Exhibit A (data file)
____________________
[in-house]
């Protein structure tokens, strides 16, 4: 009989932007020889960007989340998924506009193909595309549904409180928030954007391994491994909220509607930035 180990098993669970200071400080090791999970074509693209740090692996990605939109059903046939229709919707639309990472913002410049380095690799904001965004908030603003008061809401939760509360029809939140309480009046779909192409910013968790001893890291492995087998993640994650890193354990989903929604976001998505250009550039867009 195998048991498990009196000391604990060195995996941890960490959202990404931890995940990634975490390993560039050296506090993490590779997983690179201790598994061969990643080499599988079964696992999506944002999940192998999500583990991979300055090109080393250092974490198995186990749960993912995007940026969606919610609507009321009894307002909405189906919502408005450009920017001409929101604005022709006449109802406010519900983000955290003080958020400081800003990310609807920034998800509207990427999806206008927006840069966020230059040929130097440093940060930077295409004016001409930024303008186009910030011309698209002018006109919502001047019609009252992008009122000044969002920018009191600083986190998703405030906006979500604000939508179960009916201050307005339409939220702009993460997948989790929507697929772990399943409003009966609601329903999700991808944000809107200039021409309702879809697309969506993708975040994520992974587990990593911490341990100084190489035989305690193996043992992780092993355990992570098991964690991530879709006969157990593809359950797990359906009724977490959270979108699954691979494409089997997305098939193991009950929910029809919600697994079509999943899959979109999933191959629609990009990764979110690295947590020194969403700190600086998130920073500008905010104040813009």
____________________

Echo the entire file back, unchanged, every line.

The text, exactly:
[in-house]
């Protein structure tokens, strides 16, 4: 009989932007020889960007989340998924506009193909595309549904409180928030954007391994491994909220509607930035 180990098993669970200071400080090791999970074509693209740090692996990605939109059903046939229709919707639309990472913002410049380095690799904001965004908030603003008061809401939760509360029809939140309480009046779909192409910013968790001893890291492995087998993640994650890193354990989903929604976001998505250009550039867009 195998048991498990009196000391604990060195995996941890960490959202990404931890995940990634975490390993560039050296506090993490590779997983690179201790598994061969990643080499599988079964696992999506944002999940192998999500583990991979300055090109080393250092974490198995186990749960993912995007940026969606919610609507009321009894307002909405189906919502408005450009920017001409929101604005022709006449109802406010519900983000955290003080958020400081800003990310609807920034998800509207990427999806206008927006840069966020230059040929130097440093940060930077295409004016001409930024303008186009910030011309698209002018006109919502001047019609009252992008009122000044969002920018009191600083986190998703405030906006979500604000939508179960009916201050307005339409939220702009993460997948989790929507697929772990399943409003009966609601329903999700991808944000809107200039021409309702879809697309969506993708975040994520992974587990990593911490341990100084190489035989305690193996043992992780092993355990992570098991964690991530879709006969157990593809359950797990359906009724977490959270979108699954691979494409089997997305098939193991009950929910029809919600697994079509999943899959979109999933191959629609990009990764979110690295947590020194969403700190600086998130920073500008905010104040813009």